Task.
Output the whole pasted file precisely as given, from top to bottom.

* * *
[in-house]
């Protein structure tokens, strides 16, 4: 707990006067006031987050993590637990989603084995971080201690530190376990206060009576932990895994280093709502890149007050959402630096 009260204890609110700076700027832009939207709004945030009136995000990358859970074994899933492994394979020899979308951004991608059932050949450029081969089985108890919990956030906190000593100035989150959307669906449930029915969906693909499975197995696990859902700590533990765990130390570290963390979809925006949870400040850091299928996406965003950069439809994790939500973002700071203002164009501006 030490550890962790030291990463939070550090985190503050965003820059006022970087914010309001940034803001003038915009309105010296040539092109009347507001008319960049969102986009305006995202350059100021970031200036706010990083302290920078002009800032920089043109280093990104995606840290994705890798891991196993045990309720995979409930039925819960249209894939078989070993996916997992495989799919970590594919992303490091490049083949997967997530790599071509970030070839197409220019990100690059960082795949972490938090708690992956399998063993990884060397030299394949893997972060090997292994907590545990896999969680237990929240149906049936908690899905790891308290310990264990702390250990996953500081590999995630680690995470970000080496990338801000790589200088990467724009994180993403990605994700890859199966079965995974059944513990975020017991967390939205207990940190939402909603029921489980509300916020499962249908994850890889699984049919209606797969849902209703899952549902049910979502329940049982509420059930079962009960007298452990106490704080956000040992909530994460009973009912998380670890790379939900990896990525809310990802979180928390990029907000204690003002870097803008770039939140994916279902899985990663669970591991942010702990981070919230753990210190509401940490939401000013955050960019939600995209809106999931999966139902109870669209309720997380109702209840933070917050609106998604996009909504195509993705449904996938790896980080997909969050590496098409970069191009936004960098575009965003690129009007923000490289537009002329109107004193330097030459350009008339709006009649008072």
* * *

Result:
[in-house]
């Protein structure tokens, strides 16, 4: 707990006067006031987050993590637990989603084995971080201690530190376990206060009576932990895994280093709502890149007050959402630096 009260204890609110700076700027832009939207709004945030009136995000990358859970074994899933492994394979020899979308951004991608059932050949450029081969089985108890919990956030906190000593100035989150959307669906449930029915969906693909499975197995696990859902700590533990765990130390570290963390979809925006949870400040850091299928996406965003950069439809994790939500973002700071203002164009501006 030490550890962790030291990463939070550090985190503050965003820059006022970087914010309001940034803001003038915009309105010296040539092109009347507001008319960049969102986009305006995202350059100021970031200036706010990083302290920078002009800032920089043109280093990104995606840290994705890798891991196993045990309720995979409930039925819960249209894939078989070993996916997992495989799919970590594919992303490091490049083949997967997530790599071509970030070839197409220019990100690059960082795949972490938090708690992956399998063993990884060397030299394949893997972060090997292994907590545990896999969680237990929240149906049936908690899905790891308290310990264990702390250990996953500081590999995630680690995470970000080496990338801000790589200088990467724009994180993403990605994700890859199966079965995974059944513990975020017991967390939205207990940190939402909603029921489980509300916020499962249908994850890889699984049919209606797969849902209703899952549902049910979502329940049982509420059930079962009960007298452990106490704080956000040992909530994460009973009912998380670890790379939900990896990525809310990802979180928390990029907000204690003002870097803008770039939140994916279902899985990663669970591991942010702990981070919230753990210190509401940490939401000013955050960019939600995209809106999931999966139902109870669209309720997380109702209840933070917050609106998604996009909504195509993705449904996938790896980080997909969050590496098409970069191009936004960098575009965003690129009007923000490289537009002329109107004193330097030459350009008339709006009649008072």